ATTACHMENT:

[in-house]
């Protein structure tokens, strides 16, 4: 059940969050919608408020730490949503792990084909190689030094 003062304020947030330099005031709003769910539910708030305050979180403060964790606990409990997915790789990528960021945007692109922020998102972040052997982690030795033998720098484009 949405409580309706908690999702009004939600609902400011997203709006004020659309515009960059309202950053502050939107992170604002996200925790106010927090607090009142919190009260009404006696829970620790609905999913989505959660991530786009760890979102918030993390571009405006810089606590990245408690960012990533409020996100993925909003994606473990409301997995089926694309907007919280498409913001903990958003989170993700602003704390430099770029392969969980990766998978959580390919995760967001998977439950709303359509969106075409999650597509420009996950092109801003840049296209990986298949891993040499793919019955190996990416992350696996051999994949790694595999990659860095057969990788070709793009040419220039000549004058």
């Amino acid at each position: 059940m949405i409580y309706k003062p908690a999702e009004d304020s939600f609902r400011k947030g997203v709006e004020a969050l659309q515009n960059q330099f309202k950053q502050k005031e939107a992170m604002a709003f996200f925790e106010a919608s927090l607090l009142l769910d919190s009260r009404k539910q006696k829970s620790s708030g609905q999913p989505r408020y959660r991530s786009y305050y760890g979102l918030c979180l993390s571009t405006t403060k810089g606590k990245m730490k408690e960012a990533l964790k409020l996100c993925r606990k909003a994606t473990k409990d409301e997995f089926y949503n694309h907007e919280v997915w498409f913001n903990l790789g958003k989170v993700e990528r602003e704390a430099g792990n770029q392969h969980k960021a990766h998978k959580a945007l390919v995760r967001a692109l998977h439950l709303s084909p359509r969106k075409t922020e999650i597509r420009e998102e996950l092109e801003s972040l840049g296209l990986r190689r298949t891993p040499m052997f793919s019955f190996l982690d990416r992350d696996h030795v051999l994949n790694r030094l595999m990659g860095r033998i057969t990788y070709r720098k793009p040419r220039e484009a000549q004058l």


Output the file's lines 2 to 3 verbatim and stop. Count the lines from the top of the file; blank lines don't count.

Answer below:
């Protein structure tokens, strides 16, 4: 059940969050919608408020730490949503792990084909190689030094 003062304020947030330099005031709003769910539910708030305050979180403060964790606990409990997915790789990528960021945007692109922020998102972040052997982690030795033998720098484009 949405409580309706908690999702009004939600609902400011997203709006004020659309515009960059309202950053502050939107992170604002996200925790106010927090607090009142919190009260009404006696829970620790609905999913989505959660991530786009760890979102918030993390571009405006810089606590990245408690960012990533409020996100993925909003994606473990409301997995089926694309907007919280498409913001903990958003989170993700602003704390430099770029392969969980990766998978959580390919995760967001998977439950709303359509969106075409999650597509420009996950092109801003840049296209990986298949891993040499793919019955190996990416992350696996051999994949790694595999990659860095057969990788070709793009040419220039000549004058």
């Amino acid at each position: 059940m949405i409580y309706k003062p908690a999702e009004d304020s939600f609902r400011k947030g997203v709006e004020a969050l659309q515009n960059q330099f309202k950053q502050k005031e939107a992170m604002a709003f996200f925790e106010a919608s927090l607090l009142l769910d919190s009260r009404k539910q006696k829970s620790s708030g609905q999913p989505r408020y959660r991530s786009y305050y760890g979102l918030c979180l993390s571009t405006t403060k810089g606590k990245m730490k408690e960012a990533l964790k409020l996100c993925r606990k909003a994606t473990k409990d409301e997995f089926y949503n694309h907007e919280v997915w498409f913001n903990l790789g958003k989170v993700e990528r602003e704390a430099g792990n770029q392969h969980k960021a990766h998978k959580a945007l390919v995760r967001a692109l998977h439950l709303s084909p359509r969106k075409t922020e999650i597509r420009e998102e996950l092109e801003s972040l840049g296209l990986r190689r298949t891993p040499m052997f793919s019955f190996l982690d990416r992350d696996h030795v051999l994949n790694r030094l595999m990659g860095r033998i057969t990788y070709r720098k793009p040419r220039e484009a000549q004058l």